Homes are a permanent fixture in the “American Dream”, representing security, wealth, and social placement. However, the growing number of subprime mortgages that were granted over the past decade has been blamed for the financial crash of 2007 from which we are still recovering. These subprime mortgages carried too much “systematic risk”. I define systematic risk herein as the risk of collapse of an entire financial system or an entire market due to an external factor such as falling house prices or a failing economy. After the financial crash, the packaging of these mortgages into collateral debt obligations (CDOs) has received intense scrutiny. Only after housing prices started deteriorating did the rating agencies that rated these CDOs issue substantial downgrades to securities that, even a year before, they had rated as safe as government-issued bonds. Could a crisis this severe have been the result of the sheer size of the subprime market? Did rating agencies not see a decline coming? I will address these questions, and make my case that within the last twelve years, increasing leverage within the subprime mortgage market had the most substantial impact on increasing systematic risk. This will include a comparison of my research to the revised 2009 Moody’s rating agency model that accounts for increased levels of correlation in its ratings.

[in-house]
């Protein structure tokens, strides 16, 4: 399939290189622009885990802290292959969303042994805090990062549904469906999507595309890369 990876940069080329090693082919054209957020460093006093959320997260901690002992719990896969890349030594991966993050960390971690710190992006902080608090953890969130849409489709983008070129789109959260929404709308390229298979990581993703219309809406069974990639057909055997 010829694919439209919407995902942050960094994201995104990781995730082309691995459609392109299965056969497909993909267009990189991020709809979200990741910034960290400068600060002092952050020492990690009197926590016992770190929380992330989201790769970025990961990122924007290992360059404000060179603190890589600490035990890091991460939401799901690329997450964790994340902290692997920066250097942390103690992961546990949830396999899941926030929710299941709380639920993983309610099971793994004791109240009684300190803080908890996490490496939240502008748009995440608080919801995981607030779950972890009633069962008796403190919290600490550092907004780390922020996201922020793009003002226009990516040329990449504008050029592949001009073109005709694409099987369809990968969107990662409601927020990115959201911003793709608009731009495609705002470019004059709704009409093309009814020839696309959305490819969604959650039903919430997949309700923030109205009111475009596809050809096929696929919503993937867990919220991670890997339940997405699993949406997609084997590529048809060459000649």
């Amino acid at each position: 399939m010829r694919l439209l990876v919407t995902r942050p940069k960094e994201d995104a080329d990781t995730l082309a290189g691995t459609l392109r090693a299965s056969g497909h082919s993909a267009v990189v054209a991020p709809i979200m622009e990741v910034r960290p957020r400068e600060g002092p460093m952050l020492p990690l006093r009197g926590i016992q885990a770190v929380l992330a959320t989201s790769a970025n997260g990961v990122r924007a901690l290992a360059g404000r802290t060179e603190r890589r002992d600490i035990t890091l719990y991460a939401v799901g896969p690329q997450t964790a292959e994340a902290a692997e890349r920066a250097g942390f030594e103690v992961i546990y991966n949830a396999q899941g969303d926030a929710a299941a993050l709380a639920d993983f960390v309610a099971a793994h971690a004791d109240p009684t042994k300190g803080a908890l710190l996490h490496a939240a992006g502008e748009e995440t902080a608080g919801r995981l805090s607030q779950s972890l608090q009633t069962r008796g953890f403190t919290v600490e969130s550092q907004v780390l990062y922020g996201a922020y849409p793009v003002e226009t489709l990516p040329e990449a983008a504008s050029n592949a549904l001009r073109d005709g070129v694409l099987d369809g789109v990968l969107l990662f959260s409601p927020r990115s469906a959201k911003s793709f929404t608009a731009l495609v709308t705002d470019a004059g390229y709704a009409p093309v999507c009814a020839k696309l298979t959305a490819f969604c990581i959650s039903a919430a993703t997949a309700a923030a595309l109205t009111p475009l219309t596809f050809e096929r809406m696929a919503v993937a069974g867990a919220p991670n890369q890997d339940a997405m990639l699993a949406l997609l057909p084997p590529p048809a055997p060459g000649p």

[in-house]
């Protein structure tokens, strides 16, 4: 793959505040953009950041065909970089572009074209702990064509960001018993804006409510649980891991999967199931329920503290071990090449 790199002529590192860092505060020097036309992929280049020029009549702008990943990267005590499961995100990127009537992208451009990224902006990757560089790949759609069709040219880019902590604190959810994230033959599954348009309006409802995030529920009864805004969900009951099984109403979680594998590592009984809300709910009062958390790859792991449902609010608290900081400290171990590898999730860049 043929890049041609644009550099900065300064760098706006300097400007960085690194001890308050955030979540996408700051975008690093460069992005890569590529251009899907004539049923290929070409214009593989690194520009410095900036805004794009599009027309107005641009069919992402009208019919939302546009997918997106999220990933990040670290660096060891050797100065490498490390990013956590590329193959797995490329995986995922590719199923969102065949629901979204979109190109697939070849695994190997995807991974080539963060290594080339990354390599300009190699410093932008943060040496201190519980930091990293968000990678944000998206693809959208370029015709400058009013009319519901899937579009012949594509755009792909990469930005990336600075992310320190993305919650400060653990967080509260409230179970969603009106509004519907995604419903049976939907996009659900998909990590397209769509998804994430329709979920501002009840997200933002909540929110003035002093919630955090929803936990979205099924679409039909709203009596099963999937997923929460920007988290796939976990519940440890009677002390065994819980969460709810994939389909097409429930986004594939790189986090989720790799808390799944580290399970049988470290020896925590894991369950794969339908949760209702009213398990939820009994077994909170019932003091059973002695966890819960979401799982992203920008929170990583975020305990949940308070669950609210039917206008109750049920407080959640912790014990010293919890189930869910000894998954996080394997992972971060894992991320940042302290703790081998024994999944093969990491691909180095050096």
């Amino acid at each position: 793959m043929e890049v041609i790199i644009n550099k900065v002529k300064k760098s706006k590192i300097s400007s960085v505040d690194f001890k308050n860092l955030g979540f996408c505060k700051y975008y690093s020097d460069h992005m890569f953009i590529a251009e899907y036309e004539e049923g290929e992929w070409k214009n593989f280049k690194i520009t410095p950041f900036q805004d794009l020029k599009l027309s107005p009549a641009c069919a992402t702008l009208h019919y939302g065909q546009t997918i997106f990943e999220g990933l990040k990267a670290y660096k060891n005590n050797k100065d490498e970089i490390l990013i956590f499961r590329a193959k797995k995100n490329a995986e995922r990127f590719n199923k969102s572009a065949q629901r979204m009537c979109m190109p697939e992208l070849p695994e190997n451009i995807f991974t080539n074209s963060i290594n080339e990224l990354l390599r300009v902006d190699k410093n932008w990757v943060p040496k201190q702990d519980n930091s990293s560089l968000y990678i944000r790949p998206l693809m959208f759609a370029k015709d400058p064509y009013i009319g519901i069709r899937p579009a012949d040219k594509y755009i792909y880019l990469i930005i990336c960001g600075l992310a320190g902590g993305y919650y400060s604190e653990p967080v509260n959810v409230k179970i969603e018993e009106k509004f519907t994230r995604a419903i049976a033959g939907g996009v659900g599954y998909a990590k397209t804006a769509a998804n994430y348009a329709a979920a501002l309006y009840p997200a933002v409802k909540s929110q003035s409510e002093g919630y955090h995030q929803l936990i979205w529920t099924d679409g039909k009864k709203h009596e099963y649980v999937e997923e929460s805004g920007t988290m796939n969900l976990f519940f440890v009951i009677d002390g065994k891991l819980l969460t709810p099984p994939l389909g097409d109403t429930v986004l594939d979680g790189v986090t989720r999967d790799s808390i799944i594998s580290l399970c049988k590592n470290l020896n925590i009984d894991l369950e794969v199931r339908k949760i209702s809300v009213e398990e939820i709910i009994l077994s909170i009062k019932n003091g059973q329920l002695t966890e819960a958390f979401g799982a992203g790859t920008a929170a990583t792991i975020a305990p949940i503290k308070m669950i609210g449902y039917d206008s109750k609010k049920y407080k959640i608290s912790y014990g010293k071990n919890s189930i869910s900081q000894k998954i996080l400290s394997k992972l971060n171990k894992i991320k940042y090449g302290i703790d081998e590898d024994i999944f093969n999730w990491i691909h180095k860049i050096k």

Research pertaining to CEO performance recognizes that a CEO’s true quality and character are most conspicuous during tough times. Ever since the economic crisis of 2008 the economy has been sluggish at best. The condition of the economy at that time provides an optimal opportunity to conduct a performance evaluation of CEOs. They sit at the helm of corporations that dictate the productivity and prosperity of our country. Their performance has an indirect effect on the socioeconomic standing of everyone else in the economy. Therefore, it is important to identify the dynamics that enable the holder of such a powerful position to be successful. Using regression analysis of data collected via a quantitative analysis of CEOs’ letters to shareholders, this thesis examines determinants of CEO success.
The efficient market hypothesis fails to fully explain market behavior. Behavioral economics is a new field that contributes insights to stock market analysis. Throughout history there have been many panics and crashes, with the most recent one being the 2008 housing bubble. This thesis seeks to find evidence and explain, through behavioral economic theory, why investors panic and behave irrationally to bad news. It will utilize the asymmetric utility function along with other behavioral economic theory to find evidence through the market reaction to good quarterly earnings reports and bad quarterly earnings reports. This thesis hopes to show that good news and bad news of equal magnitude result in different reactions in the stock market, as measured through share price and trading volume.